The same in strong humid winds below 0c.
    Last edited by shlomi; 28th August 2013 at 10:53.

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    Re: How is your Aptus when working outdoors

    Quote Originally Posted by torger View Post
    So my experience is that Leaf stands behind their products that they should be just as reliable as they say in the marketing

    you are lucky because my experience is that Leaf tells you to go screw yourself and it takes few trips to MAC center to even remotely get something actually looked at. And after that it still wont be fixed. My warranty by now ran out and i just learned to work around issues, but it really pisses me off to remember how i attempted to get all the warranty service and got finger all 3 times my back was to MAC - none of issues was ever fixed in full. First time it wasnt even looked at.

    To answer original question: i believe it depends solely on your luck and model. normal operation range is somewhere around 12c to 24c.. out of it - it might get funny

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    Re: How is your Aptus when working outdoors

    Quote Originally Posted by SergeiR View Post
    you are lucky because my experience is that Leaf tells you to go screw yourself and it takes few trips to MAC center to even remotely get something actually looked at. And after that it still wont be fixed. My warranty by now ran out and i just learned to work around issues, but it really pisses me off to remember how i attempted to get all the warranty service and got finger all 3 times my back was to MAC - none of issues was ever fixed in full. First time it wasnt even looked at.

    To answer original question: i believe it depends solely on your luck and model. normal operation range is somewhere around 12c to 24c.. out of it - it might get funny
    They do have a support organization issue (meaning it depends on which person you get in contact with what they think is an okay working back), and they are not good at detecting intermittent errors related to temperature. My back was in 3 times and it took me making a video showing how the back failed in +5C even after repair before I got a replacement that worked. How large risk it is to get a bad back I do not know. With you we are at least two on this forum that have (had) problems, but there are many others that are trouble free too. I think they need to fix their support organization, but possibly the newest backs (Credo) are more stable too thanks to their passive cooling design so they get less of these issues. Personally I'm pleased as they finally helped me out, and I'd not hesitate to get another Aptus or Aptus-II, but I would surely test it in my environments before I would trust it.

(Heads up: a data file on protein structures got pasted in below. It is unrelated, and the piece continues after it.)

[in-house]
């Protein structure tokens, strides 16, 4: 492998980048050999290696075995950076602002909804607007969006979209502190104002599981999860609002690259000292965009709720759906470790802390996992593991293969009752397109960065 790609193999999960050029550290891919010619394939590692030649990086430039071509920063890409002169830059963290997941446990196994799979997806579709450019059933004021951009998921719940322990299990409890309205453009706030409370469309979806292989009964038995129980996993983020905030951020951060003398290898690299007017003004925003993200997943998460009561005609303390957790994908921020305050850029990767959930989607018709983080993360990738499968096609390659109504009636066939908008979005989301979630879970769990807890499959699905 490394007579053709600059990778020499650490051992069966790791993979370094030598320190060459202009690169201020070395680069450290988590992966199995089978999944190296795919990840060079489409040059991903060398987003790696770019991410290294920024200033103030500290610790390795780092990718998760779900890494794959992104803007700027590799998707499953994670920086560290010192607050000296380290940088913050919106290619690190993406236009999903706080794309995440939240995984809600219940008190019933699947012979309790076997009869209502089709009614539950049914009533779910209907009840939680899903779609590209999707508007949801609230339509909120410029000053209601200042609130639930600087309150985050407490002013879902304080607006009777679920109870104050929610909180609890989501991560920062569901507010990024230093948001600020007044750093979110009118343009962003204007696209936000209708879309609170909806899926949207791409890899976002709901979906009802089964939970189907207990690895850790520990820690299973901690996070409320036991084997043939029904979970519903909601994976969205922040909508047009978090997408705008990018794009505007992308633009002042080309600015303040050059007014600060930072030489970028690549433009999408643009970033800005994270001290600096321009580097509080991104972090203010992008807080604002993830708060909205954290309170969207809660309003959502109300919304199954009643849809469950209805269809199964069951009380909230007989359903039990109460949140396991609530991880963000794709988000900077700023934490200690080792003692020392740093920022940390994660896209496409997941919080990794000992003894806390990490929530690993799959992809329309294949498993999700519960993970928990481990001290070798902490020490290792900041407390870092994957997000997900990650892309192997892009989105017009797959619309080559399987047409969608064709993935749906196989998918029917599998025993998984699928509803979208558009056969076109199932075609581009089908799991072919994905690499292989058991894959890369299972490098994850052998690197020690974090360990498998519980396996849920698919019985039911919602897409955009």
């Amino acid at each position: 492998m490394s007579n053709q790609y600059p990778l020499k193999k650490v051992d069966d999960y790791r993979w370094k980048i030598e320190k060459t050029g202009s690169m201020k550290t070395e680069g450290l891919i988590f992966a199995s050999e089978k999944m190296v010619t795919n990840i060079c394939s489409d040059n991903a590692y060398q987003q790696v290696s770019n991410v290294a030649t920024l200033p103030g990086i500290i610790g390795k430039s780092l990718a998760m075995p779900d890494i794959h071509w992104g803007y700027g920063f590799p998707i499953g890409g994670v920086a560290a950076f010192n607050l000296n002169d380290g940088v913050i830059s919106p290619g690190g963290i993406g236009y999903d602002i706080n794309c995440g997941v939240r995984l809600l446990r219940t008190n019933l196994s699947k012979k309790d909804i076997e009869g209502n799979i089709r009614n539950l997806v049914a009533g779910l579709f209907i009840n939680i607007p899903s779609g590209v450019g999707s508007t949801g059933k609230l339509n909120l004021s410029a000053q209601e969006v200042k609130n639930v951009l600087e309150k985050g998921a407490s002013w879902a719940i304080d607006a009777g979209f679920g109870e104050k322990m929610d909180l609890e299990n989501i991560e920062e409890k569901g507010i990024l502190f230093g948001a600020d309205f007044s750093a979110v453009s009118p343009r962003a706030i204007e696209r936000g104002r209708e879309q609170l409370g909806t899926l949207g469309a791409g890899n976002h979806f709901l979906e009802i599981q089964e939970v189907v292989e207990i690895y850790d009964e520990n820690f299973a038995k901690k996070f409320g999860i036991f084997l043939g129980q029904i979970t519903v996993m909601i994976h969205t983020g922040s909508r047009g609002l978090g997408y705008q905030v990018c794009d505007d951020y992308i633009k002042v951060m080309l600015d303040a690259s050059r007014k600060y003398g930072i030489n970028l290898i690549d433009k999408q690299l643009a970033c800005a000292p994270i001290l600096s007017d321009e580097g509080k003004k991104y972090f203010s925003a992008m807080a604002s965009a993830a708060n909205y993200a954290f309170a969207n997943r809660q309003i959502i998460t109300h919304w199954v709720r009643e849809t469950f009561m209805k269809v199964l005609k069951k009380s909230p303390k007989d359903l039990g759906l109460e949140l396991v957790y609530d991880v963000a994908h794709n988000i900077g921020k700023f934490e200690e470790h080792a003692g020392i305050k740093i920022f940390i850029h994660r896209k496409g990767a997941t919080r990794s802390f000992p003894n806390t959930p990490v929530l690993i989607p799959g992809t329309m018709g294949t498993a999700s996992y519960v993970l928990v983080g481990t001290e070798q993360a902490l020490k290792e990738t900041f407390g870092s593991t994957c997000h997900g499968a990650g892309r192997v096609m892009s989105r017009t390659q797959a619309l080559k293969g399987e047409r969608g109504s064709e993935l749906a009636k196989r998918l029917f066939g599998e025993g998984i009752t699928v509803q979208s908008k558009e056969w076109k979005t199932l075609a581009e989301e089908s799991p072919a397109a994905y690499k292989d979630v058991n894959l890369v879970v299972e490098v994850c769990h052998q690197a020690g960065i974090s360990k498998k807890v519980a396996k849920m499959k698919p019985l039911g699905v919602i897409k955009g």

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    Re: How is your Aptus when working outdoors

    Quote Originally Posted by siebel View Post
    A had an AptusII 12 for 10 months. I am an architectural photographer specialising in construction and was based in Dubai at the time. I used it heavily on construction sites throughout the Middle East, including Dubai, Abu Dhabi, Doha, Muscat, Beirut and in humid tropical locations all over India and SE-Asia without any issues. I have also shot is snowstorms in Switzerland and tropical rainstorms in Indonesia with no more than an umbrella for protection. Another photographer in my studio had an Aptus 65 that had served in the same locations for 6 years without a hitch. The backs were designed in Israel, a hot, dusty, desert country. I know of some fans that have needed replacing after many years of service, but that's the only issue. Obviously some common sense applies. For example, if a dump truck unloaded near me and the dust cloud was headed my way, I would cover the camera with a cloth till the cloud passed, I never went out in sandstorms etc. To be honest, this was more out of concern for the lenses than fear of what the fan would draw through the camera.
    eVent and GoreTex are designed to breathe water vapour but would massively impede the airflow through the fan system and put a huge load on the fan that it was not designed to deal with. I wouldn't recommend it over the air intake vent, nor the exhaust for that matter. Yaya may have something to say about this.....
    I hope this helps.
    Cheers,
    Your experience give me confidence using my 10R in adverse conditions but somebodies also said that the LCD will broken under sub-zero(-20C to -40C), do you experienced that ? Since I plan to go where will be -40C later.

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    Re: How is your Aptus when working outdoors

    I've never heard of the glass breaking from being very cold. Fast temperature change could cause the glass to crack. It should be alright as long as the temperature doesn't change quickly. But you don't mean to use it at that temperature right?

    It is rated for 0 to 40C
    15%–80% Relative humidity (non-condensing)

    The temperature here today was 35 C, and my Leaf Aptus II 7 locked up while I was enlarging the image to check focus. So, my craps out at 35, not 40. On hot days, even in the shade, it locks up while recording the image, too. Then I have to turn it off. The fan is running and it doesn't seem defective. I think it's like Torger says, they "can vary from copy to copy."

    --Steve.